Forecasting the future risk of Barmah Forest Virus disease under climate change scenarios in Queensland, Australia

Naish, Suchithra, Mengersen, Kerrie, Hu, Wenbiao, & Tong, Shilu (2013) Forecasting the future risk of Barmah Forest Virus disease under climate change scenarios in Queensland, Australia. PLoS ONE, 8(5), e62843.

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Mosquito-borne diseases are climate sensitive and there has been increasing concern over the impact of climate change on future disease risk. This paper projected the potential future risk of Barmah Forest virus (BFV) disease under climate change scenarios in Queensland, Australia.


We obtained data on notified BFV cases, climate (maximum and minimum temperature and rainfall), socio-economic and tidal conditions for current period 2000-2008 for coastal regions in Queensland. Grid-data on future climate projections for 2025, 2050 and 2100 were also obtained. Logistic regression models were built to forecast the otential risk of BFV disease distribution under existing climatic, socio-economic and tidal conditions. The model was applied to estimate the potential geographic distribution of BFV outbreaks under climate change scenarios. The predictive model had good model accuracy, sensitivity and specificity. Maps on potential risk of future BFV disease indicated that disease would vary significantly across coastal regions in Queensland by 2100 due to marked differences in future rainfall and temperature projections.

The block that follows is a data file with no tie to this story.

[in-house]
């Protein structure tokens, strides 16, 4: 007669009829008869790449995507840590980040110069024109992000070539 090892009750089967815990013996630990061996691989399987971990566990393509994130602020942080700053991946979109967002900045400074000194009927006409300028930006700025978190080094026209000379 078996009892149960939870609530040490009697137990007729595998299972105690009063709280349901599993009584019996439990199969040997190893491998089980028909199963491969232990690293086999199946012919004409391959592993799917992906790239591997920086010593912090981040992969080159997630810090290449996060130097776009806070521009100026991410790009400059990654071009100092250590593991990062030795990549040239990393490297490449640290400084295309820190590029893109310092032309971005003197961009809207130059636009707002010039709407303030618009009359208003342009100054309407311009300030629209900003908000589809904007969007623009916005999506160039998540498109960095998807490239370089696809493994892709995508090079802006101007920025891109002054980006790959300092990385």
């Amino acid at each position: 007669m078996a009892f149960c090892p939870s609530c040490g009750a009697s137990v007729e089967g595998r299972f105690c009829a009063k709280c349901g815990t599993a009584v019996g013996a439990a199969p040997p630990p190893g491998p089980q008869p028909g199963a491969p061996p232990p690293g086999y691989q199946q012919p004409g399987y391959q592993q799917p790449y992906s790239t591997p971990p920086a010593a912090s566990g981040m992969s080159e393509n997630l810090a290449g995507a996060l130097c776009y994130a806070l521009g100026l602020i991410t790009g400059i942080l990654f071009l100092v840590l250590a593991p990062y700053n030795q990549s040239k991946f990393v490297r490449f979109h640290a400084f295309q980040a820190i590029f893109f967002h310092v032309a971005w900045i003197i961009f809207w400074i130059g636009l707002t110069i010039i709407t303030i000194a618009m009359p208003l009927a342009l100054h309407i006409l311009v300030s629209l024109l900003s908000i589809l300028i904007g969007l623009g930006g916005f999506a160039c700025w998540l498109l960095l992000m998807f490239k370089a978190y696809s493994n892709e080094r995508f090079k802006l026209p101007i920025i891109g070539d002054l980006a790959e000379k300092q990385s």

We conclude that the results of this study demonstrate that the future risk of BFV disease would vary across coastal regions in Queensland. These results may be helpful for public health decision making towards developing effective risk management strategies for BFV disease control and prevention programs in Queensland.

Impact and interest:

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4 citations in Web of Science®

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ID Code: 67158
Item Type: Journal Article
Refereed: Yes
DOI: 10.1371/journal.pone.0062843
ISSN: 1932-6203
Subjects: Australian and New Zealand Standard Research Classification > MEDICAL AND HEALTH SCIENCES (110000) > PUBLIC HEALTH AND HEALTH SERVICES (111700) > Epidemiology (111706)
Divisions: Current > Institutes > Institute of Health and Biomedical Innovation
Deposited On: 12 Feb 2014 05:16
Last Modified: 30 Jun 2015 04:17

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